Imam Haron’s Inquest | An Opportunity to Right Past Wrongs

The reopened inquest into the death of the late anti-Apartheid activist, Imam Abdullah Haron, after more than 53 years, promises to unveil the guile and brutality of the Apartheid regime. The Western Cape High Court heard reports and revelations made by the Imam’s family and other witnesses that reveal a starkly different narrative to that of the official apartheid regime’s version.


Imam Haron died in a police cell on 27 September 1969, after 123 days of solitary confinement and daily interrogations about his involvement in the struggle against the racist system of Apartheid. The State alleged that the Imam died after falling down a flight of stairs at the Caledon Police Station, now known as Cape Town Police Station. Circumstances surrounding his sudden death coupled with dubious pathological reports suggest an alleged cover up of murder by the then Security Branch very much in keeping with how other activists ‘died’ while in State custody. An expert witness in the reopened inquest said that the Imam’s injuries were not consistent with Security Branch’s explanation that he died due to injuries sustained while falling down the steps.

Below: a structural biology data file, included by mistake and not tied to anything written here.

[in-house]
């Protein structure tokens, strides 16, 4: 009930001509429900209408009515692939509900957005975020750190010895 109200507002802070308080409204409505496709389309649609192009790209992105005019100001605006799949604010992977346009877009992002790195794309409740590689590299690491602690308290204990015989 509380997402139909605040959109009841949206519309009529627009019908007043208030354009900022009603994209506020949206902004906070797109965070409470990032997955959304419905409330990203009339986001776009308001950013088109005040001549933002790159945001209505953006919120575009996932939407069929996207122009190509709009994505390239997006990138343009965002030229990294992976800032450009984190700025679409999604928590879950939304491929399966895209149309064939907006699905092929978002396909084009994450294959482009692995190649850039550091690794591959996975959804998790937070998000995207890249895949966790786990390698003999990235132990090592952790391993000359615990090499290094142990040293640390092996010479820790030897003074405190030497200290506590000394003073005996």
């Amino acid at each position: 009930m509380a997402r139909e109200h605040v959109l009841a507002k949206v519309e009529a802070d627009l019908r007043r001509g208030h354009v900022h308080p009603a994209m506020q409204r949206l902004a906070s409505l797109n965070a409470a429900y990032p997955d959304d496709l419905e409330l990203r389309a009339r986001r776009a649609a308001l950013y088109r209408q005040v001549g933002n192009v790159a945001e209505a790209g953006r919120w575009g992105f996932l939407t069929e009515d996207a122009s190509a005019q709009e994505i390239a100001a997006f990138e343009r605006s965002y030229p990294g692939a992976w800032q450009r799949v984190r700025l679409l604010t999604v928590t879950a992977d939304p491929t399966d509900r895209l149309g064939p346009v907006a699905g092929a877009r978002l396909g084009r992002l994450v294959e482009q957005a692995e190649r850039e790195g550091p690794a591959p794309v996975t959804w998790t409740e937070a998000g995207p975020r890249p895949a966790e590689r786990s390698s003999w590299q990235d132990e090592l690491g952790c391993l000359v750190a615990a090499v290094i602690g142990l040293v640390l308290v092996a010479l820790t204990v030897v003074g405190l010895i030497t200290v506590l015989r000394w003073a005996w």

Imam Haron was under the mentorship of Sheikh Malik Al-Alawi while he was in Makkah. He was Hafiz of the Quran who derived his solace and strength from the Quran. He was a member of the Muslim Judicial Council and served as Imam of the Al Jaamia masjid. It is regrettable that more was not done to demand the release of the Imam at that time. The legacy of Imam Haron calls upon Ulama to get more involved in social justice issues such as anti -poverty and GBV.


May the Almighty fill his grave with forgiveness and mercy and may Allah grant the family the fortitude to withstand the potential pain and trauma that the inquest may unearth and refresh.


Issued by:

Y Patel (Moulana)
Secretary General


23 Rabial Thaani 1444 / 18 November 2022